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In Defense Of The Grahams

April 11, 1993

Re the recent review of "Power, Privilege and the Post: The Katharine Graham Story" (March 28):

I was astonished that Patt Morrison should have failed to realize what Philip Graham's daughter Lally notes in her March 5th article in the Washington Post: "the book consists of a hideous caricature of my father and a slanderous depiction of my entire family."

Many of those whose biographies are written today are exposed to shameful and brutal treatment by the authors. Too many writers are willing to cater to what has become an overwhelming greed for sensational and scandalous presentations of what would normally be seen as dignified and useful lives. For money, of course. "Power, Privilege and the Post" is one of these books. Ms. Carol Felsenthal is able to fill 500 pages of what she calls "The Katharine Graham Story" with an amazing display of bad taste, attacking many people with countless second-hand quotations. Philip Graham and the entire Meyer family have been portrayed with relentless malice.

Since I am an old and close friend of the Meyers, I can spot inaccuracies right from the beginning. Example: "Bis, who had spent most of her days at Vassar riding horses" (p.65) is wrong. She did not ride at all at Vassar. She was on the Tennis Team as a freshman. I am tempted to believe this is the first of many other inaccuracies occurring later on.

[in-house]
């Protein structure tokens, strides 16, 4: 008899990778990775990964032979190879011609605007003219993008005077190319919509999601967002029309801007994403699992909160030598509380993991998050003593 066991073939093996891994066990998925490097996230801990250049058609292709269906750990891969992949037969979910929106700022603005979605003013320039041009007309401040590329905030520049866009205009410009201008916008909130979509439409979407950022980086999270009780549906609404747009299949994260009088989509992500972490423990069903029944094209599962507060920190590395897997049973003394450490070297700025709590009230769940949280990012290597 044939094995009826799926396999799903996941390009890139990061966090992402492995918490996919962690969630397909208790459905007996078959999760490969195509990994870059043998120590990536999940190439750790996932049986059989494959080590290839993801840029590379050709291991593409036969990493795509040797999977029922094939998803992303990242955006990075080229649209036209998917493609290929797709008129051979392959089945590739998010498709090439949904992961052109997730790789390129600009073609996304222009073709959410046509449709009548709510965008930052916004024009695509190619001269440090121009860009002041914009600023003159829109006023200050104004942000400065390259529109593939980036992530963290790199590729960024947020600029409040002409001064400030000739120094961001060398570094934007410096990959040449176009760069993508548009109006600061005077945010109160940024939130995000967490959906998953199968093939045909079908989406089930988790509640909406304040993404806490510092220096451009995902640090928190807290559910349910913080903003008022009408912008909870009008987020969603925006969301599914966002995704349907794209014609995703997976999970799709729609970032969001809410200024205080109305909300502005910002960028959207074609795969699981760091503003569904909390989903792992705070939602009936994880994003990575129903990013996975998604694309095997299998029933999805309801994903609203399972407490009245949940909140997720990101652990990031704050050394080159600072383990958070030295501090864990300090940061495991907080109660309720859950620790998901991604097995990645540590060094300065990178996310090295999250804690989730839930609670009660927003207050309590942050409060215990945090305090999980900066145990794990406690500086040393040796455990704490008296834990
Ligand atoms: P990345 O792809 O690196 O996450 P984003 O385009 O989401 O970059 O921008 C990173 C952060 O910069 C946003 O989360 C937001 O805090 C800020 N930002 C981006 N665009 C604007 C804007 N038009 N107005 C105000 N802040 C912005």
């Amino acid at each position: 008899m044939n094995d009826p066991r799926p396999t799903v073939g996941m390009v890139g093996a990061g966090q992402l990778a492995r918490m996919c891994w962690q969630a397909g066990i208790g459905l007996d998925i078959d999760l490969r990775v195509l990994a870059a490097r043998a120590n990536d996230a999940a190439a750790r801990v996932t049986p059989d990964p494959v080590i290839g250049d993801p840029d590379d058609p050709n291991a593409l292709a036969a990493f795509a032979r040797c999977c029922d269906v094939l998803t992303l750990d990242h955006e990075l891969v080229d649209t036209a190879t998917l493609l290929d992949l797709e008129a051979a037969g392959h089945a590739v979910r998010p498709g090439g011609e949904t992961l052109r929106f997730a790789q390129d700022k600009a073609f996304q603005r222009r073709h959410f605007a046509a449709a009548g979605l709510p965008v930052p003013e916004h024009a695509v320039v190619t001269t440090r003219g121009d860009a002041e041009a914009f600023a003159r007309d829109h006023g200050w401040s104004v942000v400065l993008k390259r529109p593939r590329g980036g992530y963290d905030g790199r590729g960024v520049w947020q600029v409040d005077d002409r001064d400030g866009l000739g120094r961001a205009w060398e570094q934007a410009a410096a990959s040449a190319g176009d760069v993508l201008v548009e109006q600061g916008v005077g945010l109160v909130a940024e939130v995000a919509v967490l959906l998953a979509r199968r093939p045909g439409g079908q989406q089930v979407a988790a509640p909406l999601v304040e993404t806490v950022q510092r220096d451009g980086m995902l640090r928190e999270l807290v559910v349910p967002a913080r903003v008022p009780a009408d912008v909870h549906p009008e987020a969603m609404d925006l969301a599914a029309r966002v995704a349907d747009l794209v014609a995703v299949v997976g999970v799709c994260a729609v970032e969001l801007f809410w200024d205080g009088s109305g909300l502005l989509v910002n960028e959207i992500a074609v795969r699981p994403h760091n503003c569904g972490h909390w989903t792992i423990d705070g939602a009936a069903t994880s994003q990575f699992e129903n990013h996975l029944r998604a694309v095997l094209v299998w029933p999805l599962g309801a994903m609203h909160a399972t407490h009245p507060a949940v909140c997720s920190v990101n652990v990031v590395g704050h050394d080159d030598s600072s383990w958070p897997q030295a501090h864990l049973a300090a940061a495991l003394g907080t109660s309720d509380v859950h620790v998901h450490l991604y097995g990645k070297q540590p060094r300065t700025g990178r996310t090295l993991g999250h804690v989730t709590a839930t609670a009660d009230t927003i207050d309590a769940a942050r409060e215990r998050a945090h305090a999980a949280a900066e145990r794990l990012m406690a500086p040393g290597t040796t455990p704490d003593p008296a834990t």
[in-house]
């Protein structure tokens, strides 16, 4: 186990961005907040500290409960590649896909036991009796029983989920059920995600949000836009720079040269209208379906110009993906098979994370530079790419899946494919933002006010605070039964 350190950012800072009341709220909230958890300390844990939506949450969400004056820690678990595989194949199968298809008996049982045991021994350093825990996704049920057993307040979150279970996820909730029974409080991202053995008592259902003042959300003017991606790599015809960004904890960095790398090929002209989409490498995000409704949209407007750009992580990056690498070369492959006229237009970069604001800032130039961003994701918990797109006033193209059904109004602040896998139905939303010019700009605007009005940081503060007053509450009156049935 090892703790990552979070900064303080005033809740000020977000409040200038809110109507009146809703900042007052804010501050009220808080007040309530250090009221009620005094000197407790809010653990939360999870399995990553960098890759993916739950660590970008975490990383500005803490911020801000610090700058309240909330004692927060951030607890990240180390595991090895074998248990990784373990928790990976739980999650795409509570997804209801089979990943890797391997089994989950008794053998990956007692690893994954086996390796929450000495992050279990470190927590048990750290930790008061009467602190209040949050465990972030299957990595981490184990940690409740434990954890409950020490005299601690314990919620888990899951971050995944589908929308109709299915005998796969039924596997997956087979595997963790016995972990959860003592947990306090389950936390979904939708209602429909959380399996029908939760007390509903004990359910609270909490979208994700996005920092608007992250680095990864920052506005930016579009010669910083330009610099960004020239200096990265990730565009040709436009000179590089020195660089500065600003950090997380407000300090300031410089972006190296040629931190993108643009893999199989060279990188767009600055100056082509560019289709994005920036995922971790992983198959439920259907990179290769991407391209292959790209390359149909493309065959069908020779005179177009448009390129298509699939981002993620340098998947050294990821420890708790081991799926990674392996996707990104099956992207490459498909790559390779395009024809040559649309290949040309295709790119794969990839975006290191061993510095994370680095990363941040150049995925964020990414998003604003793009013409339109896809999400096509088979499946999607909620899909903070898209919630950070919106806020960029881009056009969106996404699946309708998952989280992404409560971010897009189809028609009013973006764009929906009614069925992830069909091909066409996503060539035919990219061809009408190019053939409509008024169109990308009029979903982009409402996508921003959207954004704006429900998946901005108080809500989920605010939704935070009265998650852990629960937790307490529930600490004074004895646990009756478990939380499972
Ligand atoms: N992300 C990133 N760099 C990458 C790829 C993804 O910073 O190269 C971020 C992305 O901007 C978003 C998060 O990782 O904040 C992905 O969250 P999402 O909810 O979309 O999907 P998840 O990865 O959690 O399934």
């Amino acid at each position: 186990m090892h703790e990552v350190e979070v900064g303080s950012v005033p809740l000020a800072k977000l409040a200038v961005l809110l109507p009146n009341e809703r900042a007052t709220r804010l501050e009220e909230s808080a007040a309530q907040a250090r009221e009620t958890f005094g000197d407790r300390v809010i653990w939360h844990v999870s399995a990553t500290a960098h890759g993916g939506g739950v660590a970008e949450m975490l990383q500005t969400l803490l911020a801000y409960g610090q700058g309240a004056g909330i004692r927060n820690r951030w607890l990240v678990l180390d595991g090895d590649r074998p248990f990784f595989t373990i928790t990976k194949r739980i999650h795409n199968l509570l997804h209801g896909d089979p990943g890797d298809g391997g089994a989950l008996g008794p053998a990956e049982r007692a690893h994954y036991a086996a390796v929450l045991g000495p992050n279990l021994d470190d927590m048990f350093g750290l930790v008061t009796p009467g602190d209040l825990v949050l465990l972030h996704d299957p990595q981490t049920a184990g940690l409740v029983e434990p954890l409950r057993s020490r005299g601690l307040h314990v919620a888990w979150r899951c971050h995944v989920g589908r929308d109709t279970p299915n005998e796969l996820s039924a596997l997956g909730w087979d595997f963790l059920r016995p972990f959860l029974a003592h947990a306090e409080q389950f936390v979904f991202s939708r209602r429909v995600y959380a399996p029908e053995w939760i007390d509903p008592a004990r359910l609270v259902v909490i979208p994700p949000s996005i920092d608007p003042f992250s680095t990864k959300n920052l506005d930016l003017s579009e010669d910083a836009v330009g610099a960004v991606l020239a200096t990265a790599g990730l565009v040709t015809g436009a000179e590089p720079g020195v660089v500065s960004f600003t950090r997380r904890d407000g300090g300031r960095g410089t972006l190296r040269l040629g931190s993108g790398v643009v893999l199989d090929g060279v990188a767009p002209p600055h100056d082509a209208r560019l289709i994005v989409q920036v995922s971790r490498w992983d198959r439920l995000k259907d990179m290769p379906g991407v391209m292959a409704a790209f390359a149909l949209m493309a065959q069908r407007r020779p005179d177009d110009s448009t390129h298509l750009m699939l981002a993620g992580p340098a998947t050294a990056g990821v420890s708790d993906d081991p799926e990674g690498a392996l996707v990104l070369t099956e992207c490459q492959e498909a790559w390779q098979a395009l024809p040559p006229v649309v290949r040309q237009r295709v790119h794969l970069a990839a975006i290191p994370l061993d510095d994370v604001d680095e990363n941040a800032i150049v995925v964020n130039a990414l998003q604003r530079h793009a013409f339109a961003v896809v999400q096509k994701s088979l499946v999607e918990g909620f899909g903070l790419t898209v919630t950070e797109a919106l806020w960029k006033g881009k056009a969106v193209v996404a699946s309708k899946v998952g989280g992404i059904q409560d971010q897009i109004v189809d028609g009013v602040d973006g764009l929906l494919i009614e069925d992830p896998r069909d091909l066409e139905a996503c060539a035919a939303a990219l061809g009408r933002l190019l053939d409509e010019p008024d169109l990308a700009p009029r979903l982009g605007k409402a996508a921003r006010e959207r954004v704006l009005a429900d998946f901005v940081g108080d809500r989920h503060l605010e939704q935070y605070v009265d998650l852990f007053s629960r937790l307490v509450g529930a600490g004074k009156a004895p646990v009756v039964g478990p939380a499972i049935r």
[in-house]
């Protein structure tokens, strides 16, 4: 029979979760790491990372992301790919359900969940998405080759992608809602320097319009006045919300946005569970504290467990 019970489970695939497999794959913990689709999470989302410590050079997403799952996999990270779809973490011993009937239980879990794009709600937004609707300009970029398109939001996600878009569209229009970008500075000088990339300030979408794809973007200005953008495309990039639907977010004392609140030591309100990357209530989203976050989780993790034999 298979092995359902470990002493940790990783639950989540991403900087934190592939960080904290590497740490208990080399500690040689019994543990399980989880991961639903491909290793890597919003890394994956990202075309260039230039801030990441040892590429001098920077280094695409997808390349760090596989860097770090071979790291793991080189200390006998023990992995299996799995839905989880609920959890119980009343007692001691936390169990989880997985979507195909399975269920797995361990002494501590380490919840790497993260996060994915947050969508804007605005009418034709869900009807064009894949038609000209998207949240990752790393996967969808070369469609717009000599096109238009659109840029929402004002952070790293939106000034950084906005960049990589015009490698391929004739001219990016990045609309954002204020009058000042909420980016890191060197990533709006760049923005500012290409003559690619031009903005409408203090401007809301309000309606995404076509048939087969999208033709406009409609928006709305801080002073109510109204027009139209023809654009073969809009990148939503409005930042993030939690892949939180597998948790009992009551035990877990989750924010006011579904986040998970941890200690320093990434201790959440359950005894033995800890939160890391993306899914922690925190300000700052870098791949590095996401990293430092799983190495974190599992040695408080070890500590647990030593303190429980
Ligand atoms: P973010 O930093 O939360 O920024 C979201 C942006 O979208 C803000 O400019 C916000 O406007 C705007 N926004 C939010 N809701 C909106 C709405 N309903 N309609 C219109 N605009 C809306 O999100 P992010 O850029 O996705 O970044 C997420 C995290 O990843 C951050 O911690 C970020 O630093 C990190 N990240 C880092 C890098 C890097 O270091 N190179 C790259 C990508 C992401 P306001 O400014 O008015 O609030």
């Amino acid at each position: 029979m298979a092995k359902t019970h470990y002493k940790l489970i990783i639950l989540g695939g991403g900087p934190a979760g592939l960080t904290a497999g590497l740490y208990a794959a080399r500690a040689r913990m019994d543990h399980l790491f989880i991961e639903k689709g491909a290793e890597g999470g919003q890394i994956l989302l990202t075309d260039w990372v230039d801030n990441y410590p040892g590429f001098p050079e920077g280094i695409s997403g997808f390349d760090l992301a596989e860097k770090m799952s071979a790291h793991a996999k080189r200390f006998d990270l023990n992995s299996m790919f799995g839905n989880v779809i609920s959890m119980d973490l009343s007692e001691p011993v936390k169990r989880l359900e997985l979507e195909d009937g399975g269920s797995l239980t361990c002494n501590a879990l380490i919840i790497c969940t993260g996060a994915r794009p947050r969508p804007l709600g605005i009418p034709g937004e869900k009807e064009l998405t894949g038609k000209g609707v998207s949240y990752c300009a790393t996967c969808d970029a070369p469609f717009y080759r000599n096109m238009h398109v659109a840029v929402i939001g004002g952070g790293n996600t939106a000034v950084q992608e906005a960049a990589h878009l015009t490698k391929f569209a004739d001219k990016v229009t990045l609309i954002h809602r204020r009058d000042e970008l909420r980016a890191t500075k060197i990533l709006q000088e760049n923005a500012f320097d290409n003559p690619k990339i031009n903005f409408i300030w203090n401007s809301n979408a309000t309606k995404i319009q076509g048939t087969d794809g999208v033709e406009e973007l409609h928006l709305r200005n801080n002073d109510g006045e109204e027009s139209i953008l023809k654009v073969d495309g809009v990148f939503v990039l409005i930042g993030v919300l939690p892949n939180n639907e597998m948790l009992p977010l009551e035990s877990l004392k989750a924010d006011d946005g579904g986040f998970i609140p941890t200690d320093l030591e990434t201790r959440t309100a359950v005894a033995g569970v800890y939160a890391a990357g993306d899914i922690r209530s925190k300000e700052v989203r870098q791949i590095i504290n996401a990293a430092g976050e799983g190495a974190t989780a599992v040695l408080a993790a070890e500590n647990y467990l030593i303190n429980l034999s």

Far worse than the inaccuracies in the book are the images. "Kay Graham was like the shoemaker's ill-shod child" (p. 135). The language is often gross. When Mrs. Meyer ("Agnes" to Ms. Felsenthal) was vacationing in the Barbados (p. 265), "the butler had to help his fat and disheveled employer down to the beach."

In her review of Ms. Felsenthal's book, Ms. Morrison describes the accounts of Mrs. Graham's life before her 40s as "a Grimm's fairy tale." However, she omits the obvious comment that these descriptions could be nothing else but a fairy tale and should not be dignified as history. Unfortunately Ms. Morrison appears to accept these highly colored accounts. To us who know the true story they must be condemned as largely fictional.

MRS. BYRON DE MOTT

MONTECITO

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